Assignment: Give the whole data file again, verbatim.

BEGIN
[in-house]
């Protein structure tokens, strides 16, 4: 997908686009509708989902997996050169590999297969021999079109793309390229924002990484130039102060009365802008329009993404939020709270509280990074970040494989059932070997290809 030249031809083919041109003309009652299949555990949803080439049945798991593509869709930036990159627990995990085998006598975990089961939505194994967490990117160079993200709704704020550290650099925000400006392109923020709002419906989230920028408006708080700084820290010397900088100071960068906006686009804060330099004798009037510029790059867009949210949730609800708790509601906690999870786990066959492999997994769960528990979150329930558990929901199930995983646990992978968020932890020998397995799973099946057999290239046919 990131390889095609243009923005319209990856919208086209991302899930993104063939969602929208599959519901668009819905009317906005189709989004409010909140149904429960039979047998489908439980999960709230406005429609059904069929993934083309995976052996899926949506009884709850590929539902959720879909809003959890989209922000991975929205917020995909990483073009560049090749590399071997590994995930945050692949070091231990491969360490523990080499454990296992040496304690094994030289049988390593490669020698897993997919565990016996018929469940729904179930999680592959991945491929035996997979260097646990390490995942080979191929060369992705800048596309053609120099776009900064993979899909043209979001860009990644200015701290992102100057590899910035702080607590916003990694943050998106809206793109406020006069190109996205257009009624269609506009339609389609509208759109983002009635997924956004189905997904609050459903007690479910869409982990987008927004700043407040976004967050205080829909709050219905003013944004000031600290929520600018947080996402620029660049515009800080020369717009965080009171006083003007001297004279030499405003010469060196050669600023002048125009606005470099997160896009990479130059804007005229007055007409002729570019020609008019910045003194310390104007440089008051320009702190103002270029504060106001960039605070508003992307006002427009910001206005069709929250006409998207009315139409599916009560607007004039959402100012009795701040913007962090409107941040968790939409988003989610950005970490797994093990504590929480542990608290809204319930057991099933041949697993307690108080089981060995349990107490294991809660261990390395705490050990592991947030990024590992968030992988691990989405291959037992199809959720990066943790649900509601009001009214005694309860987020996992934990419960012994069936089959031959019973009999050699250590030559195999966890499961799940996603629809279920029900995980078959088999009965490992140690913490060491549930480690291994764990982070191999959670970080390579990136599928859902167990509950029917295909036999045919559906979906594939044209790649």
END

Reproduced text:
[in-house]
């Protein structure tokens, strides 16, 4: 997908686009509708989902997996050169590999297969021999079109793309390229924002990484130039102060009365802008329009993404939020709270509280990074970040494989059932070997290809 030249031809083919041109003309009652299949555990949803080439049945798991593509869709930036990159627990995990085998006598975990089961939505194994967490990117160079993200709704704020550290650099925000400006392109923020709002419906989230920028408006708080700084820290010397900088100071960068906006686009804060330099004798009037510029790059867009949210949730609800708790509601906690999870786990066959492999997994769960528990979150329930558990929901199930995983646990992978968020932890020998397995799973099946057999290239046919 990131390889095609243009923005319209990856919208086209991302899930993104063939969602929208599959519901668009819905009317906005189709989004409010909140149904429960039979047998489908439980999960709230406005429609059904069929993934083309995976052996899926949506009884709850590929539902959720879909809003959890989209922000991975929205917020995909990483073009560049090749590399071997590994995930945050692949070091231990491969360490523990080499454990296992040496304690094994030289049988390593490669020698897993997919565990016996018929469940729904179930999680592959991945491929035996997979260097646990390490995942080979191929060369992705800048596309053609120099776009900064993979899909043209979001860009990644200015701290992102100057590899910035702080607590916003990694943050998106809206793109406020006069190109996205257009009624269609506009339609389609509208759109983002009635997924956004189905997904609050459903007690479910869409982990987008927004700043407040976004967050205080829909709050219905003013944004000031600290929520600018947080996402620029660049515009800080020369717009965080009171006083003007001297004279030499405003010469060196050669600023002048125009606005470099997160896009990479130059804007005229007055007409002729570019020609008019910045003194310390104007440089008051320009702190103002270029504060106001960039605070508003992307006002427009910001206005069709929250006409998207009315139409599916009560607007004039959402100012009795701040913007962090409107941040968790939409988003989610950005970490797994093990504590929480542990608290809204319930057991099933041949697993307690108080089981060995349990107490294991809660261990390395705490050990592991947030990024590992968030992988691990989405291959037992199809959720990066943790649900509601009001009214005694309860987020996992934990419960012994069936089959031959019973009999050699250590030559195999966890499961799940996603629809279920029900995980078959088999009965490992140690913490060491549930480690291994764990982070191999959670970080390579990136599928859902167990509950029917295909036999045919559906979906594939044209790649």